Description and symptoms of alcohol consumption
The hangover is a general malaise that can manifest through a constellation of symptoms (physical, mental, physiological and psychological effects) and appears hours after an excessive consumption of alcohol.
The physical symptoms include fatigue, headache, high sensitivity to light and sound, red eyes, muscle pain and dry mouth. It can also be seen an increase in sympathetic activity (increase of the systolic pressure, tachycardia, tremor, and sweating). At the gastrointestinal level, there may be stomach pain, nausea and vomiting.
The intake of alcohol affects neurotramiters as histamine, serotonin and glutamate that control the waking cycle-dream. In general terms, the intake of alcohol produces a decrease in sleep latency and in REM sleep, and an increase of slow-wave sleep. The complex interactions between alcohol intake and sleep can have direct implications for cognitive and psychomotor performance. The mental symptoms include dizziness, vertigo, cognitive alterations (decrease in attention and concentration), and alterations of mood (depression, anxiety, irritability).
The cause of the hangover resides in some residual substances that are generated simultaneously to the process of obtaining alcohol, so are called congeners, above all the methanol, acetaldehyde, various polyphenols and especially the histamine. In addition to the broken down produce various substances harmful also responsible for the physical and mental symptoms of the hangover.
Alcohol and human functioning
It has been described a relationship between the harmful effects in the next day at the level of psychomotor performance, cognitive and psychological effects on the physiology of sleep caused by alcohol. Sleep fragmentation (which translates into a bad quality of sleep) due to the nocturnal intake of high doses of alcohol and the subsequent hangover is associated with a high daytime sleepiness the next day, with negative effects on attention, memory, concentration ability and psychomotor performance.
The excessive daytime sleepiness, the decrease in psychomotor performance and cognitive capacity may result, among others, an increase in the number of accidents and/or traffic accidents, an increase of absenteeism as well as interpersonal conflicts. This involves a great economic and social cost that should not be underestimated.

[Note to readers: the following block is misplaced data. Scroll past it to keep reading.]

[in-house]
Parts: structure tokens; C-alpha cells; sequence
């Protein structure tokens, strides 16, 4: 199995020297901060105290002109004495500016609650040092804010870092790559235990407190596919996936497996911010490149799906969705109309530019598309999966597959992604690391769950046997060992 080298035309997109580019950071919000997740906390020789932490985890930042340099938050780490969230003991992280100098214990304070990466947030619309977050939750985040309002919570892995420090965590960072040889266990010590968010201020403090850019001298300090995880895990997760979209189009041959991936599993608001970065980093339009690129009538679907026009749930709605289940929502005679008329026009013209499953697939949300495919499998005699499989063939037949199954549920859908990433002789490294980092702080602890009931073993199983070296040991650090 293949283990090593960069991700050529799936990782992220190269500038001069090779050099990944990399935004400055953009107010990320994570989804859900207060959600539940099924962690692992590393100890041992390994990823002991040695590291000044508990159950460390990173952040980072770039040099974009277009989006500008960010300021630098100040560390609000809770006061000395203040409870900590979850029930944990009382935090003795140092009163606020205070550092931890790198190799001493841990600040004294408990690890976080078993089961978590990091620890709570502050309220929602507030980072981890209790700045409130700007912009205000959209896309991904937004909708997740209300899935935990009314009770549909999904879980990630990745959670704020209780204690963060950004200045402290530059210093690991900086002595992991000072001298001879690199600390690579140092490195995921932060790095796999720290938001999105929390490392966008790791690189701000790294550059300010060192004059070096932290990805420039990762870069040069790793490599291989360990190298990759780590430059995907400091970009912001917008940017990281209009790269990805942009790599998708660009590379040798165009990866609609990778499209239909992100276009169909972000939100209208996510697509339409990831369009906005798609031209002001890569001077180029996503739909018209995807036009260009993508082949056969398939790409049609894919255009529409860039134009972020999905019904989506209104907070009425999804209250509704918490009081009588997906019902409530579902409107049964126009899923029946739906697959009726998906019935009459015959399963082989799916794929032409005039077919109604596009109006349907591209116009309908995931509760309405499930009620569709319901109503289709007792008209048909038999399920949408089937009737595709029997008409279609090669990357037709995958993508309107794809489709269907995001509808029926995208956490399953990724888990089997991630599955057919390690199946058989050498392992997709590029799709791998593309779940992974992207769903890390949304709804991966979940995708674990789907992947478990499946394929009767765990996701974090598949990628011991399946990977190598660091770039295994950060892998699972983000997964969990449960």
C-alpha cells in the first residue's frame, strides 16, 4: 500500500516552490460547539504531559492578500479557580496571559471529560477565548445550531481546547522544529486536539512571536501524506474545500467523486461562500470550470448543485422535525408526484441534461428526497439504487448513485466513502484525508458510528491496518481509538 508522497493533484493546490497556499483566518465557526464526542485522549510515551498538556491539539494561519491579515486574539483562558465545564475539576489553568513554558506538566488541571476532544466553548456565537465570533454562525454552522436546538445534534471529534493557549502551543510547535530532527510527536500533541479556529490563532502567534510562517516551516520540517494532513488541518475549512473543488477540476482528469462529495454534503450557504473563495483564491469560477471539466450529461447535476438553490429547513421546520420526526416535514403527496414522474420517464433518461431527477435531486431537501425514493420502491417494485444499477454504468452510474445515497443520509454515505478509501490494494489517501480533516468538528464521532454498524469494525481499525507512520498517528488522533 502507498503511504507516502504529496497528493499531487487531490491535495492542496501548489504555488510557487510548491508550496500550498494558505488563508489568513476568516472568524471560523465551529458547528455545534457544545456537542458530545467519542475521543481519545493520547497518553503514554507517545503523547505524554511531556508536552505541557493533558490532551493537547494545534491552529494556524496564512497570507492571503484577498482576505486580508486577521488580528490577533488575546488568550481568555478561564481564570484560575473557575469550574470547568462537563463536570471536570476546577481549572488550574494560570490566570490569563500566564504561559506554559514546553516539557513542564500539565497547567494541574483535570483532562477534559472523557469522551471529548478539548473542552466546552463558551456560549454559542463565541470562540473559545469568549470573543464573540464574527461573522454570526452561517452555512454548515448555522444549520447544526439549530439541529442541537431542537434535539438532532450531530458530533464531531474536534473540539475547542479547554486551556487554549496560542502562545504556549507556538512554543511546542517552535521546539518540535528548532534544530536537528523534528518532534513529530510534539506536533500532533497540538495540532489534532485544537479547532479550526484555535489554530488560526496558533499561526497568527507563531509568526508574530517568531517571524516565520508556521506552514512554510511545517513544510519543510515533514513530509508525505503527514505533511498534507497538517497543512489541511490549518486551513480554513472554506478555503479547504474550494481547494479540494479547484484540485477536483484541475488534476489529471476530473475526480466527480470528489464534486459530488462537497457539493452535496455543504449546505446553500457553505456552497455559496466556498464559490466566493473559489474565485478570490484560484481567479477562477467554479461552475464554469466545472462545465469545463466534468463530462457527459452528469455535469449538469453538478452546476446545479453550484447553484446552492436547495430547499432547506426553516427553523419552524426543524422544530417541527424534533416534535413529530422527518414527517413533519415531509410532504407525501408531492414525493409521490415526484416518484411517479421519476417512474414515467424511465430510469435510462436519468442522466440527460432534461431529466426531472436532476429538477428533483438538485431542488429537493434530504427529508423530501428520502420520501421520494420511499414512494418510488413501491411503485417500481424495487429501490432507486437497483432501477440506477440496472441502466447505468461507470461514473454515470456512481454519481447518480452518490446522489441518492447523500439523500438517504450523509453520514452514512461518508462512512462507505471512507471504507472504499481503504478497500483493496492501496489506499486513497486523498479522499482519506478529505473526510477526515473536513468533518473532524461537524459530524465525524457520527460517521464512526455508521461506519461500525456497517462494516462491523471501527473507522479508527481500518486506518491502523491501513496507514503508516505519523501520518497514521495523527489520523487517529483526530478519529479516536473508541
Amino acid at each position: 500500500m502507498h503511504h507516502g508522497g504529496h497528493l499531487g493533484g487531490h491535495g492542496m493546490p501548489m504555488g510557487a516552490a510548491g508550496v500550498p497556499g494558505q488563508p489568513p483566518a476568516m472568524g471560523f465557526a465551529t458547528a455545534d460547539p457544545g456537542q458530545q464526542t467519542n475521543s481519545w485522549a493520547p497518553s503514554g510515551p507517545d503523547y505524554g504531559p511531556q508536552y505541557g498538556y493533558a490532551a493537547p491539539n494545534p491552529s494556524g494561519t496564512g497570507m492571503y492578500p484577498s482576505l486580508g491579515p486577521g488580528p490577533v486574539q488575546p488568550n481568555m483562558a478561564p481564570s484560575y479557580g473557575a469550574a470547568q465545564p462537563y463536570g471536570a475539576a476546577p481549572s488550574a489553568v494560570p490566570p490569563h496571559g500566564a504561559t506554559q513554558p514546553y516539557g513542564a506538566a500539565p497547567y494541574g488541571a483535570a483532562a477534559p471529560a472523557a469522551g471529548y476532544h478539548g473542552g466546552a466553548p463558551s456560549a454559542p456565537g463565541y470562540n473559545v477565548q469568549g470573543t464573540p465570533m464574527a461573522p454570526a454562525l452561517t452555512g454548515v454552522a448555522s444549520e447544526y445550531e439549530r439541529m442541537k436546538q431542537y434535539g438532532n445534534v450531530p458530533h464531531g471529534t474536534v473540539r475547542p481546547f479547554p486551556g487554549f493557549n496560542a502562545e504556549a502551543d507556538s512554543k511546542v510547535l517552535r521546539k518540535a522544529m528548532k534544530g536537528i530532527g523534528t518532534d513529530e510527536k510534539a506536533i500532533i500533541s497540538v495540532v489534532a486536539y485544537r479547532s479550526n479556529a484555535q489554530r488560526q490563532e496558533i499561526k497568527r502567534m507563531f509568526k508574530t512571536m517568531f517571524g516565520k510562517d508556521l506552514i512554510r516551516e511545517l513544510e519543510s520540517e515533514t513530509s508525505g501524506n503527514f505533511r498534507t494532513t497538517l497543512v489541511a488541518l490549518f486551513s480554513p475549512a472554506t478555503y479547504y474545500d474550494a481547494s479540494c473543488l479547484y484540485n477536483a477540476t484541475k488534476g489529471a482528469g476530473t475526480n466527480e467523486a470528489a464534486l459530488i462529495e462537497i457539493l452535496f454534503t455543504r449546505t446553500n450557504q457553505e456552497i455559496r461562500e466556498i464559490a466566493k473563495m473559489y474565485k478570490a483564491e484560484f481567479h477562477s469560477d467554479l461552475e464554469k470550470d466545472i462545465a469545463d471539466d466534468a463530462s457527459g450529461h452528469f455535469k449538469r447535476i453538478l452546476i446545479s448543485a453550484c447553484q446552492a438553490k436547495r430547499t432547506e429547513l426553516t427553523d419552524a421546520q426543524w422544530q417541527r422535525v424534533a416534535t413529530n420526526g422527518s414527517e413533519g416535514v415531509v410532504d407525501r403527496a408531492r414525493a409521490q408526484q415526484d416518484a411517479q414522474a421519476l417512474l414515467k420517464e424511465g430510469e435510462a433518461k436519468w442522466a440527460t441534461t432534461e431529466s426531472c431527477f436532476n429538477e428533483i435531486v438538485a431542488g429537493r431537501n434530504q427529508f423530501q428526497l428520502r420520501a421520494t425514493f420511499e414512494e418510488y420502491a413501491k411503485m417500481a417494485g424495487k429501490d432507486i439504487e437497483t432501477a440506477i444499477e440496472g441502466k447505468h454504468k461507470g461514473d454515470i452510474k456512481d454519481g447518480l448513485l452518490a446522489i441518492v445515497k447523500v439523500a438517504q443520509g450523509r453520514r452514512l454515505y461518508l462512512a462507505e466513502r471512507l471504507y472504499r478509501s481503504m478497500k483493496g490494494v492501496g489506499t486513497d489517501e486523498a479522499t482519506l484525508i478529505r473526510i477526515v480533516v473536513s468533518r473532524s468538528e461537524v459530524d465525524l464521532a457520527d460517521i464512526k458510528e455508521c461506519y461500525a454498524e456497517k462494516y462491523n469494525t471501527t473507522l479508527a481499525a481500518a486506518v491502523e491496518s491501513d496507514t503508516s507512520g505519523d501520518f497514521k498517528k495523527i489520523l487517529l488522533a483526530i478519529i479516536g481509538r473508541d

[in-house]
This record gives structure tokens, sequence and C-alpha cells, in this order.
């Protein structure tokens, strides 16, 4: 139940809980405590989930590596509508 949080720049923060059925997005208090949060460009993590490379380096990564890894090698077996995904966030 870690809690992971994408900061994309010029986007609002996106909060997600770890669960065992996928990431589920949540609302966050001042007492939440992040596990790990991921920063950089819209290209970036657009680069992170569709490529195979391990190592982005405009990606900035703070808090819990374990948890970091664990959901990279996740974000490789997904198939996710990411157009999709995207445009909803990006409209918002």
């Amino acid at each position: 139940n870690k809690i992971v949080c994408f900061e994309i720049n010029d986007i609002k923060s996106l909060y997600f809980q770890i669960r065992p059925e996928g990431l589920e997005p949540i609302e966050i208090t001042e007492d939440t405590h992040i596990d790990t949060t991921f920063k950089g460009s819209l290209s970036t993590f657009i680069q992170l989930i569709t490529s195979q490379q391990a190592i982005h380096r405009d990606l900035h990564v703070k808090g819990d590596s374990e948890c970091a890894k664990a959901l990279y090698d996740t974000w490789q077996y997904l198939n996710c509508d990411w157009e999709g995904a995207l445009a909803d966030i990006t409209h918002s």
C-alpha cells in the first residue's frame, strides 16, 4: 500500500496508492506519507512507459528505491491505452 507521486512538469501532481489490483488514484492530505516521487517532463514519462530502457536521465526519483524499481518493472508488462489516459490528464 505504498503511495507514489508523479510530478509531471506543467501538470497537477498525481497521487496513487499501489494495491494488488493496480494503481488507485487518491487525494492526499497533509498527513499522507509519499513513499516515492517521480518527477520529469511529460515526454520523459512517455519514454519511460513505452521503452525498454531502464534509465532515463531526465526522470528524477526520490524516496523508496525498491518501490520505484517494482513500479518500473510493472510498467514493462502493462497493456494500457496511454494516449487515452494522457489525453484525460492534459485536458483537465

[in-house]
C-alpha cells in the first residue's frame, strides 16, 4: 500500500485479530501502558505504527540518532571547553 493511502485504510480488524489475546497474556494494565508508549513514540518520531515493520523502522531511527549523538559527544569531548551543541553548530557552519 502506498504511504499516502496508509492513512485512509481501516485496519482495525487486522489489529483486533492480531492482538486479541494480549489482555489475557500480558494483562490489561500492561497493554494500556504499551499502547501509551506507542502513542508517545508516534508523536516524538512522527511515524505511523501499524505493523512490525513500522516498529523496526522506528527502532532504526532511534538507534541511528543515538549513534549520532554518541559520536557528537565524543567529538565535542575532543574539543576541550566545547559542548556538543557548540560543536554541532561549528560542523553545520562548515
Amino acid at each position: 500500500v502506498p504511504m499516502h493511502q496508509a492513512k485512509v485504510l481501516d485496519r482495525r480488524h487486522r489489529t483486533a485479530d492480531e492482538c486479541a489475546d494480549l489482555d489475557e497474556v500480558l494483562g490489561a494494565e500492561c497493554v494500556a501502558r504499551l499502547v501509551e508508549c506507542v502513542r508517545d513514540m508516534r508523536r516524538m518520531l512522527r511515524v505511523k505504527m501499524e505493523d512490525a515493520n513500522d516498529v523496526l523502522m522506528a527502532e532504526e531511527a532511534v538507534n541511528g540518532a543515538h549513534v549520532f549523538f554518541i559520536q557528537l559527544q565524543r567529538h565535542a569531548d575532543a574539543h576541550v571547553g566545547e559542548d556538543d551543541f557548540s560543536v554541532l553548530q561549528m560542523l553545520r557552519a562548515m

These consequences are much more dramatic if one takes into account that a very important part of the population that suffers from these symptoms repeatedly found in academic age. Needless to say, the cognitive function and memory are essential for the development of the daily activities of learning.
Histamine and DAO deficiency in the etiology of the effects of acute intake of alcohol
It is known that the acute intake of alcohol gives rise to a raise in the levels of circulating histamine, due to the fact that alcohol causes:
- Decrease in the amount of enzyme diamine oxidase (DAO) in the intestinal mucosa even in healthy individuals without genetic enzyme deficiency.
- DAO activity inhibition, because the metabolite acetaldehyde (alcohol) competes with the metabolites of histamine by aldehyde dehydrogenase (which also participates in the degradation of histamine). The consequence of this competition is that the metabolites of histamine accumulate and eventually inhibit the DAO.
- Increase of histamine release by mast cells of the intestine, which would contribute to the generation of damage to the intestinal mucosa.
The endogenous histamine is a biogenic amine that acts as a neurotransmitter and participates in local immune reactions. Is synthesized primarily in neurons of the central nervous system, in mast cells and endothelial cells. It is degraded by DiAmine Oxidase (DAO), which is synthesized in kidney, intestine and placenta.
Enzyme diamine oxidase (DAO) and histamine: new biomarker for the prevention of the effects of alcohol consumption
The exogenous histamine, contained in the foods we eat, can go through the intestinal epithelium and reach the blood. The intestinal epithelium also presents DAO that degrades much of this exogenous histamine, preventing its assimilation. In addition, some foods stimulate endogenous synthesis of histamine, thus modifying the circulating levels of histamine.
High levels of circulating histamine due to a reduction in the ability to degrade the histamine (by having a low DAO activity by genetic disorders or by a functional reduction of DAO activity by alcohol intake) can cause a syndrome characterized by abdominal pain, headache and/or migraine, hives, tachycardia, hypotension, muscle pain and respiratory obstruction.
Prevention of the effects of alcohol with enzyme supplementation diamine oxidase (DAO)
DR Healthcare studies show that, at least in great part, the harmful effects of the hangover are a result of the increased blood levels of histamine induced by alcohol intake by inhibiting the enzymatic DAO activity (DAO). Based on this, the minimization of this increase of circulating-histamine through the empowerment of the action of the enzyme DAO avoid, or at least diminishes, the symptomatology of hangover.
Supplementation of DAO acts complementing the enzyme when the functional activity of this is reduced by an inhibition induced by the ingestion of alcohol, allowing for the correct metabolism of exogenous histamine.
Therefore, the administration of DAO with DAOfood before a meal accompanied by alcoholic beverage, increases the amount of active DAO in the small intestine and the ability to degrade the histamine swallowed, although part of the enzyme has been blocked by the excessive alcohol intake “along with” and “after” the lunch or dinner.
The decline in levels of circulating histamine results in a decrease of the symptomatology of the hangover, a harmful effects on sleep architecture and a decrease in behavioral, cognitive and psychological associated with acute intake of alcohol.